News 1998 Army Science and Technology Master Plan



D. Modeling/Software/Testbeds

Advances in computer technology have allowed Army engineers and scientists to make increasing use of models and simulations and save money. When hardware procurement is eliminated because the needed information can be obtained through simulation, both time and money are saved. In addition, environmental impacts such as noise and pollutants generated during physical trial and error evaluation are eliminated. The following sections discuss computer M&S, software technology, physical simulation, hardware–in–the–loop simulation, combined arms battlefield soldier–in–the–loop simulation, and T&E simulation.

1. Computer Modeling and Simulation

Computer M&S can generate images of complex data and evaluate experimental conditions and approaches. Visualization techniques used with complex modeling permit scientists and engineers to exploit new concepts without the development of costly prototypes. Computer M&S is applicable to a wide range of technical disciplines as illustrated below.

Human Factors Modeling. ARL’s human performance model program uses JACK, a 3D model developed by the University of Pennsylvania (Figure VI–14). JACK is used in the Aviation RDEC’s A31 (Army–NASA Aircrew/Aircraft Integration) program aimed at producing software tools and methods to improve the human engineering design process for advanced technology crew stations. This approach allows variations of mission procedures and cockpit equipment to be explored rapidly prior to committing a design to an expensive hardware simulator.


Figure VI-14. JACK
JACK, a 3D computer-aided design human figure model, is used to evaluate soldier interactions with weapon system design concepts.

Armor and Projectile Modeling. High–speed, large memory supercomputers have greatly enhanced our capabilities in modeling new armor concepts and advanced projectile technology. Recent large–scale simulations have provided insight into the potential benefits of advanced high–velocity projectiles. Figure VI–15 illustrates one penetrator concept. The penetrator is composed of a train of segments supported in a carrier tube. The train–of–segments model is a laboratory version of a segmented projectile that may have merit for use in future armor systems.

Figure VI-15. Computer Simulations
Figure VI-15. Computer Simulations.
Computer simulations of device design and operation can be used instead of costly prototyping and field tests. The comparison shows the accuracy with which computer simulations can reflect the physical world.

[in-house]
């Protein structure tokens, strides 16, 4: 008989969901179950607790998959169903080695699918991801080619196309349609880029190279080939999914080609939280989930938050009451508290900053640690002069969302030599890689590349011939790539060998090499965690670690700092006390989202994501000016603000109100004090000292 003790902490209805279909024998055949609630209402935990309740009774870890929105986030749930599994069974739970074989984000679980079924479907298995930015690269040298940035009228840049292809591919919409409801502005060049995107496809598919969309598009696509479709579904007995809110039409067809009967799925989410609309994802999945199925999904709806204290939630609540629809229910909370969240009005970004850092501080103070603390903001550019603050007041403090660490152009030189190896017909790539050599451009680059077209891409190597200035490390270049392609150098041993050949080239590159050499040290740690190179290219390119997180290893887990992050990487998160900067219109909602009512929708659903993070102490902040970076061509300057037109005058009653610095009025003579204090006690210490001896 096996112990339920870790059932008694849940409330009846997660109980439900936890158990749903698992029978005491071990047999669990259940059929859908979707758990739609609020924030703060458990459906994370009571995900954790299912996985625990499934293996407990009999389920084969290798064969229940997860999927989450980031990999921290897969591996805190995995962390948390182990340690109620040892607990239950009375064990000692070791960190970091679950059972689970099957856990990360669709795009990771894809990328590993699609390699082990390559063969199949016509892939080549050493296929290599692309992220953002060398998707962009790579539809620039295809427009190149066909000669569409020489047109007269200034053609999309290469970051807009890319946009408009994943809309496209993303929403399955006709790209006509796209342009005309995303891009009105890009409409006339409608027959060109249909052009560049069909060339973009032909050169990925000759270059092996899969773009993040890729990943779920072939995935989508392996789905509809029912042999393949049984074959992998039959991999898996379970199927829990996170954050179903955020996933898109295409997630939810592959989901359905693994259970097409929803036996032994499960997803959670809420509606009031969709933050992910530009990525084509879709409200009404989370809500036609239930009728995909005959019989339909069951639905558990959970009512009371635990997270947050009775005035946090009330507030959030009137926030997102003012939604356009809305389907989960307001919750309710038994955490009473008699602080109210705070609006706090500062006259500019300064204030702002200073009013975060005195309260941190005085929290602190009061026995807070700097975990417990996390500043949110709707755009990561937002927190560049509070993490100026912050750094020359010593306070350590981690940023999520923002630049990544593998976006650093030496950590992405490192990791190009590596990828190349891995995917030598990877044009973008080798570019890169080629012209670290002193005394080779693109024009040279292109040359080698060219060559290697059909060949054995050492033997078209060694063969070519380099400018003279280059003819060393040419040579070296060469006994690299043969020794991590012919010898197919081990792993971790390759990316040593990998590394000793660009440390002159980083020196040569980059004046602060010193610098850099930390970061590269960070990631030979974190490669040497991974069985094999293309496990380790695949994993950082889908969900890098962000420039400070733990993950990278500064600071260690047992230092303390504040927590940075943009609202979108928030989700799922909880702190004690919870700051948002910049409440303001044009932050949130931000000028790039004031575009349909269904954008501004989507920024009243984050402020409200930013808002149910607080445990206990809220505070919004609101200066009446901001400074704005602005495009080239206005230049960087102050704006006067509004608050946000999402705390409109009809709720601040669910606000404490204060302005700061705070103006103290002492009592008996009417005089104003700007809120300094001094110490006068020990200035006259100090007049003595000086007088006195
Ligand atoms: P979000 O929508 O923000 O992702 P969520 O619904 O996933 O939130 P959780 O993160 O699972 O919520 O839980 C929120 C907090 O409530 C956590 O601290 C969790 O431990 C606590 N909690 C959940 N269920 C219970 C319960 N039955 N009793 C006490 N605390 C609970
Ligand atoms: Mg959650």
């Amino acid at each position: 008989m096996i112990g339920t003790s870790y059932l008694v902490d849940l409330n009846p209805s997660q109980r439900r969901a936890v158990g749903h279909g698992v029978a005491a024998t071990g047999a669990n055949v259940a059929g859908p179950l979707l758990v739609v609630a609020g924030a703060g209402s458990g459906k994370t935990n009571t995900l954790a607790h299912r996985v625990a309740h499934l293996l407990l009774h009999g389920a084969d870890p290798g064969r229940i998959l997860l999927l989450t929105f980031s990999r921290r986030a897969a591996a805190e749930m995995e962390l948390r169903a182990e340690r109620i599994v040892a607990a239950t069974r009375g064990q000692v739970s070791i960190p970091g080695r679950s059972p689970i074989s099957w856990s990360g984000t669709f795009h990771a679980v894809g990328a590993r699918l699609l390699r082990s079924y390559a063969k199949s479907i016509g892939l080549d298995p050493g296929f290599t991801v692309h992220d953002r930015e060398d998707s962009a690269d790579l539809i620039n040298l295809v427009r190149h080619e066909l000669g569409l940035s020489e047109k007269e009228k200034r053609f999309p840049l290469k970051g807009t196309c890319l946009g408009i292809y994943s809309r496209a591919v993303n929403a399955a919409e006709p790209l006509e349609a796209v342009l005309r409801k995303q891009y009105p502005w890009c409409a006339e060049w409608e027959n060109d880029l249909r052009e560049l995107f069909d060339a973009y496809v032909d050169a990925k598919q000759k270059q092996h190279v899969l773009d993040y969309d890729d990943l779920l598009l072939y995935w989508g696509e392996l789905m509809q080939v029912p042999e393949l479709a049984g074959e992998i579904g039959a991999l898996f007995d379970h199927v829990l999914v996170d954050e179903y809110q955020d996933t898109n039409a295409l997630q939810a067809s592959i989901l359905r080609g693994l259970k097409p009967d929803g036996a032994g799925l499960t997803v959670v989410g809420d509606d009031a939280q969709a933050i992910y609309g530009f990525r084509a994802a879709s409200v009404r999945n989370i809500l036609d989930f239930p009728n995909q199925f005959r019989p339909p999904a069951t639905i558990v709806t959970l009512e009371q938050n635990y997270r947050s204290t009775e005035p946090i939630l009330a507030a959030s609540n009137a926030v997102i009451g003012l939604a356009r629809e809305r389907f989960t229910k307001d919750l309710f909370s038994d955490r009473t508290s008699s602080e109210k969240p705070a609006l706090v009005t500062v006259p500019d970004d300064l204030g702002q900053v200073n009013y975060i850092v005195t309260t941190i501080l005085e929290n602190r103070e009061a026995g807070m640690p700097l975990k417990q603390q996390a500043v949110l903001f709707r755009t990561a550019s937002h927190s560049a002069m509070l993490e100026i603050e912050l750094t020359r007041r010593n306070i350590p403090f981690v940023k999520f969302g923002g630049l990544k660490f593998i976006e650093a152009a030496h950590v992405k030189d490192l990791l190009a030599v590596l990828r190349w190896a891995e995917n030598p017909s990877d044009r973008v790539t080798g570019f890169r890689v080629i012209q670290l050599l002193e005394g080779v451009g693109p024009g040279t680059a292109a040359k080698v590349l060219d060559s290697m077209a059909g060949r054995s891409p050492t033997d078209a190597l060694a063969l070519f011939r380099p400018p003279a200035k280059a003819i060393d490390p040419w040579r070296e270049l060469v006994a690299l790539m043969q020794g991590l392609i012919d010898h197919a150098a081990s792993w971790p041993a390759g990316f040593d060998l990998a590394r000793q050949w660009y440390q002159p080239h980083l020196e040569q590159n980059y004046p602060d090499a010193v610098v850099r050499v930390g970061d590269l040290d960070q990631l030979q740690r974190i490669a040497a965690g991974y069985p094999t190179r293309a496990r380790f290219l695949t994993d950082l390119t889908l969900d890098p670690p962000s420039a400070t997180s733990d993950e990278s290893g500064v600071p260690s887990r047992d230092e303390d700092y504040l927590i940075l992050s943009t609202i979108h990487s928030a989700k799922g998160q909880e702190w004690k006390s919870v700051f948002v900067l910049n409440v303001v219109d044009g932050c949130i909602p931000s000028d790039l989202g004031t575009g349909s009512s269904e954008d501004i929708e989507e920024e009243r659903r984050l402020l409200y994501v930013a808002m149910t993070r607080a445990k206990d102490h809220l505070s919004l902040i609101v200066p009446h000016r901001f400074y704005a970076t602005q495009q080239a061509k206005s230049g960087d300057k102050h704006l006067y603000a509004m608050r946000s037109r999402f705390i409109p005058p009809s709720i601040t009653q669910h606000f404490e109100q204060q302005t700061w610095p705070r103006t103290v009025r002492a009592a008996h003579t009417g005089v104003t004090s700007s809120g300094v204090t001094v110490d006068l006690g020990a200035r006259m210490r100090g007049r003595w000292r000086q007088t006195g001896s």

Click on the image to view enlarged version

Environmental Modeling. Army tactical operations must take into account their environments. Digital terrain information and atmospheric information are used in wargames and simulations to determine the outcome of tactics changes and new equipment introductions. Climate databases provide realism by projecting different weather conditions into a simulated theater of operations. Weapon systems are evaluated for effectiveness, taking into consideration target detection probabilities based on climate and terrain masking.

Weapons and Fire Control Modeling. ARDEC at Picatinny Arsenal, New Jersey, has established a DIS node to determine and show how technology, weapons, and weapon mixes can be used to maximize the effectiveness of the soldier.

2. Software Technology

DARPA is the sponsor of the Software Technology for Adaptable, Reliable Systems (STARS) program to increase software productivity, reliability, and quality through the adoption of a new software engineering paradigm called megaprogramming.

STARS is sponsoring megaprogramming demonstration projects on DoD systems within each of the services. These demonstration projects help quantify the benefits of the megaprogramming paradigm and the issues involved in transitioning to this new paradigm.

The Communications–Electronics Research, Development, and Engineering Center (CERDEC) has developed the STARS Laboratory to support the development of domain models and architectures and reusable assets. The software engineering environment is also used to reengineer C4I weapon system software to include the integration of domain architectures and assets in the application software.

3. Physical Simulation